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Bone Marrow Stem Cells Identified

September 2, 1999

WASHINGTON (AP) _ Researchers have found a way to identify and isolate special stem cells in the bone marrow, a development that could lead to new treatments for blood diseases.

Scientists at Jefferson Medical College report on Friday in the journal Science that hematopoietic stem cells have a protein marker, called KDR, that can be used as sort of a beacon to isolate them from other, similar-looking cells.

The stem cells are made in the bone marrow. They can develop into any kind of blood cell and can reproduce endlessly.

Researchers believe if the stem cell can be isolated and cultured in the laboratory, it could be used to grow red, white and platelet blood cells, all of which have important medical applications. For instance, it is believed the stem cell could be used to produce blood for transfusions or cells for bone marrow transplants.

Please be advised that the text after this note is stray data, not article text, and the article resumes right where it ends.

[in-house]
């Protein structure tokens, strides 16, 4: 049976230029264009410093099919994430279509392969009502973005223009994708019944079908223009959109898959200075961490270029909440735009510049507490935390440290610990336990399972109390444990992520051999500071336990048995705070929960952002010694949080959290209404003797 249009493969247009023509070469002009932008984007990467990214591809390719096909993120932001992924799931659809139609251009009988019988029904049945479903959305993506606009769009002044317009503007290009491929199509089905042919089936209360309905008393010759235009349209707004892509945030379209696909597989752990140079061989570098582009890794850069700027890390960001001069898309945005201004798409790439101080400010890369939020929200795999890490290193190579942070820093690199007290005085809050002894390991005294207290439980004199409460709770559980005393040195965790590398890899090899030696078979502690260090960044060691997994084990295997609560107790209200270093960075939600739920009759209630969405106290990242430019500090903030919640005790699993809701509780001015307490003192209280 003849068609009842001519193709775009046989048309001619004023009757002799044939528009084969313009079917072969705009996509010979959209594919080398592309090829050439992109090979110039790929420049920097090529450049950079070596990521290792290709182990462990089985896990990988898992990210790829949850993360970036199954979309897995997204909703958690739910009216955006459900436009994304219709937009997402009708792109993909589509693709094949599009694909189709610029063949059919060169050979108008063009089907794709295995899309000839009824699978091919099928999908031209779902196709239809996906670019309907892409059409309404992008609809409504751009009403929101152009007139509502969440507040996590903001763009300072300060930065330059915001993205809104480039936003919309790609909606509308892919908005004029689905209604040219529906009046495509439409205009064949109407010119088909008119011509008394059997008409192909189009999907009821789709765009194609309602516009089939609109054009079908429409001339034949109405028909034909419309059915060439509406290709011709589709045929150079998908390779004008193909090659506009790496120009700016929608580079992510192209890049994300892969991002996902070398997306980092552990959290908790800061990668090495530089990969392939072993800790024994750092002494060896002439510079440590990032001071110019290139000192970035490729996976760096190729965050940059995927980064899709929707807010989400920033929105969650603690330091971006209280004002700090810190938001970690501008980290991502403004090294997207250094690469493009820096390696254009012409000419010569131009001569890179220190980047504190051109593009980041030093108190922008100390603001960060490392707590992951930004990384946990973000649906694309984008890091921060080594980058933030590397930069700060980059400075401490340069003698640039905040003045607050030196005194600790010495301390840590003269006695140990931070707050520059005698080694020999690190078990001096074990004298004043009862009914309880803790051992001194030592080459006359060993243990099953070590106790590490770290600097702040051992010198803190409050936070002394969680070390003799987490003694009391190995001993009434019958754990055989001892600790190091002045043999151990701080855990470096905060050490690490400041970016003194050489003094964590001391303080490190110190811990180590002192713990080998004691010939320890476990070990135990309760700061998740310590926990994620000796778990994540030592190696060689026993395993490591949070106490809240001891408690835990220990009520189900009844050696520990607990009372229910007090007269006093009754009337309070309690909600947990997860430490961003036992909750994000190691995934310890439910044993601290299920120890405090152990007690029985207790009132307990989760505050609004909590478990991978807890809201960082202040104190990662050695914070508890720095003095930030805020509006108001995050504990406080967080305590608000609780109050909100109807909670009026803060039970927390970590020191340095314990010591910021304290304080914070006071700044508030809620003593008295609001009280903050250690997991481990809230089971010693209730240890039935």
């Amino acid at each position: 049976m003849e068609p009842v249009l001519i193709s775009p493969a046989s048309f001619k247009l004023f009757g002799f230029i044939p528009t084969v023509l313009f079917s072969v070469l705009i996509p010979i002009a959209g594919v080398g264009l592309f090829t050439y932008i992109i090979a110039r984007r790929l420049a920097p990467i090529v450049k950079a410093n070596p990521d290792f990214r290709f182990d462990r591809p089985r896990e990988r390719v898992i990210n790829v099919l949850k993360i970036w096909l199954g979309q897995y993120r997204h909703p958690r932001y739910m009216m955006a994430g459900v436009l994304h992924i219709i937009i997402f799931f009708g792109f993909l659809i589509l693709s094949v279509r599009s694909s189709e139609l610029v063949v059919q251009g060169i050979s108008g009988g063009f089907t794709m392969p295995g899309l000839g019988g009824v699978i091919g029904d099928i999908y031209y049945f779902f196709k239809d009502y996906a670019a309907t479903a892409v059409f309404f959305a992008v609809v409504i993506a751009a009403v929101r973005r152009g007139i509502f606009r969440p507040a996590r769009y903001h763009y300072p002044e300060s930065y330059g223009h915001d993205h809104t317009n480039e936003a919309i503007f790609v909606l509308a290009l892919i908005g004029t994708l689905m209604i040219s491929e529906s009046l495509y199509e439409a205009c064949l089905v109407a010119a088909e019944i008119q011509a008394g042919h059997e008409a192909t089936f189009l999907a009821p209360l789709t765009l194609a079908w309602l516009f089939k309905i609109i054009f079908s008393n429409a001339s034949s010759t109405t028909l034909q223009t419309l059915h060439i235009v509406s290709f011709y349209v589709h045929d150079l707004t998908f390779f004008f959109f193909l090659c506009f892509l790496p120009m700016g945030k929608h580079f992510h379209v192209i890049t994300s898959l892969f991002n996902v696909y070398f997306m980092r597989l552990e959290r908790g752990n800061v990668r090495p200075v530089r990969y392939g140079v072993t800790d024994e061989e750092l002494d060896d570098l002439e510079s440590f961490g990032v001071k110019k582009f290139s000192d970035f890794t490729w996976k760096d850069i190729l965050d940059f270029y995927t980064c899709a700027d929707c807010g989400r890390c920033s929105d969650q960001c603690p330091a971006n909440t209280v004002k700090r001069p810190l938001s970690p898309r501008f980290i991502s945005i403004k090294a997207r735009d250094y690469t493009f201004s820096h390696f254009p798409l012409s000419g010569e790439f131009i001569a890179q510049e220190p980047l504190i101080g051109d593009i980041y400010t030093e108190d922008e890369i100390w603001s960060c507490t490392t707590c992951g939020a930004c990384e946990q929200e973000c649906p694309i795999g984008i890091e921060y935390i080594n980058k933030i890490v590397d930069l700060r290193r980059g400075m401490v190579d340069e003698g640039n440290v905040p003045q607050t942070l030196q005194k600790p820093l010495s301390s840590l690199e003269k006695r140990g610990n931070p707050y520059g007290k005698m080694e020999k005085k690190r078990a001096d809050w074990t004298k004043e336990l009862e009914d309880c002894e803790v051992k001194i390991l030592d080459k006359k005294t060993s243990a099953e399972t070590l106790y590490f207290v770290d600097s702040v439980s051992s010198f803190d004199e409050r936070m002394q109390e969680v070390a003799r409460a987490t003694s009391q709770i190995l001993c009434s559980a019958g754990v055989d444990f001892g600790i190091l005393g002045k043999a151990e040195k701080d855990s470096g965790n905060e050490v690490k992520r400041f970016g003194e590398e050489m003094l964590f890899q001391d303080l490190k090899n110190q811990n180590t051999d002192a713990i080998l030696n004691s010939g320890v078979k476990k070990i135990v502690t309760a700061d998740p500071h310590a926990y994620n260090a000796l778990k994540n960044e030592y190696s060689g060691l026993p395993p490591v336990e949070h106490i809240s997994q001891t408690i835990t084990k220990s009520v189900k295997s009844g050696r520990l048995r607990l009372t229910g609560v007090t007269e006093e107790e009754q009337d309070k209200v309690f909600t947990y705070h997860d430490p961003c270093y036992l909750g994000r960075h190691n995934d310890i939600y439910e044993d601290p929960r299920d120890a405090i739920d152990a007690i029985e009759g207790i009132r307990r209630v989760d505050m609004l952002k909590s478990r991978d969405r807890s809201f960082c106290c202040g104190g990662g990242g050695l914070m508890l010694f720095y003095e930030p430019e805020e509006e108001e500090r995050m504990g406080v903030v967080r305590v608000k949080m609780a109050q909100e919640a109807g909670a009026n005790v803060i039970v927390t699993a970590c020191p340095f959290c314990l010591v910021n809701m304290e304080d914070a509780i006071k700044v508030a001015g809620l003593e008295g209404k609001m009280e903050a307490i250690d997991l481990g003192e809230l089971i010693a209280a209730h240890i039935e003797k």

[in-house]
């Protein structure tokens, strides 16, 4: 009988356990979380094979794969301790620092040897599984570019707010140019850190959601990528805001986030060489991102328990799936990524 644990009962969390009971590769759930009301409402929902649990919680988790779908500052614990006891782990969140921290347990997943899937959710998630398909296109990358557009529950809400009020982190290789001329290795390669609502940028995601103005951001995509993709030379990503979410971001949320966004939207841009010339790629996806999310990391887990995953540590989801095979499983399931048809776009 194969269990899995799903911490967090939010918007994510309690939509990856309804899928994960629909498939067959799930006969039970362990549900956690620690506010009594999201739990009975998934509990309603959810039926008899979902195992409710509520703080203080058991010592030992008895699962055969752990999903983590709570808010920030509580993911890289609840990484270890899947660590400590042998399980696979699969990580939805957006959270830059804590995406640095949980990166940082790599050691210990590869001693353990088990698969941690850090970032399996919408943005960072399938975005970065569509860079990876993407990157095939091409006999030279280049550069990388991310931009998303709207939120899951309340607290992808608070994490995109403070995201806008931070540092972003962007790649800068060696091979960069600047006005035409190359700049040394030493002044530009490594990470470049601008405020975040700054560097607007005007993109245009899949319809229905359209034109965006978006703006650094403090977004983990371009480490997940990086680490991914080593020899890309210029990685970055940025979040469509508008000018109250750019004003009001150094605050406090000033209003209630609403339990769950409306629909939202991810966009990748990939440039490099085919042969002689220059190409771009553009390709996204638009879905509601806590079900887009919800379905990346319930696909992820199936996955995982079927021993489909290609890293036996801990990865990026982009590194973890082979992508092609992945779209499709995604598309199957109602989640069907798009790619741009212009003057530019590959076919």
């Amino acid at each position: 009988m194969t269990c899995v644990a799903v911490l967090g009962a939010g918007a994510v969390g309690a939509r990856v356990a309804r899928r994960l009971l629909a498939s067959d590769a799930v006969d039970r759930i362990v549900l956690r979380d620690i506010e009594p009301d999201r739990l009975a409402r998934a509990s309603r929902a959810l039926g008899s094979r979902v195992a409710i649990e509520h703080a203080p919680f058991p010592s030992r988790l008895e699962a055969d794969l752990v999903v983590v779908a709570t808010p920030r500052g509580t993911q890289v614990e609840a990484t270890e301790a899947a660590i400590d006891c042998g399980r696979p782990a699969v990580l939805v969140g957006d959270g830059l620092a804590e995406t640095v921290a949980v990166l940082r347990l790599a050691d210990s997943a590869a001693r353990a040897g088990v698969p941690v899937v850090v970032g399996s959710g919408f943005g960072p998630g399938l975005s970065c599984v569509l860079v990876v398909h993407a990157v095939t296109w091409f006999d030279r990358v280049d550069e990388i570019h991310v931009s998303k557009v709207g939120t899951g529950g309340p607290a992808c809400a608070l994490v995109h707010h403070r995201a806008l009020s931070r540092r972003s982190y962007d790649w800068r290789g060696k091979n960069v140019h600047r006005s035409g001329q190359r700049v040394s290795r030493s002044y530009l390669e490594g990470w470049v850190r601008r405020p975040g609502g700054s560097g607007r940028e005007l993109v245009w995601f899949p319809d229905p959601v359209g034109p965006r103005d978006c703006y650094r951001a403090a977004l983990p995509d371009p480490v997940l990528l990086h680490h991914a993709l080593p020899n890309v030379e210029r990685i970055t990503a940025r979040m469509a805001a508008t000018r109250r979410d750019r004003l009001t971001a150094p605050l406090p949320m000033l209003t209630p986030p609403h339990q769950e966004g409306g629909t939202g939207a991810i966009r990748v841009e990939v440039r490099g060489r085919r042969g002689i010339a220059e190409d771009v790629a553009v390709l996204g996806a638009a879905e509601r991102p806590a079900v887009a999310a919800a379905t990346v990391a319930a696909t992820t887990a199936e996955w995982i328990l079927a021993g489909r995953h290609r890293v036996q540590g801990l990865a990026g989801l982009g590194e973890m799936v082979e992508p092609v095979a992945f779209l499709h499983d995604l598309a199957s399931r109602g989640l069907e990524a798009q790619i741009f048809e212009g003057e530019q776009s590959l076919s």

But the stem cells are rare, making up only one of every 100,000 cells in the bone marrow. Researchers have had trouble isolating them from other bone marrow cells that they closely resemble.

Now the technique developed by a Jefferson team led by Dr. Cesare Peschle may have solved that problem.

The researchers have found an antibody that they can use to separate the valuable stem cells from the other cells in the bone marrow. Repeated use of the technique allows the stem cells to be concentrated into useful numbers, the researchers report.

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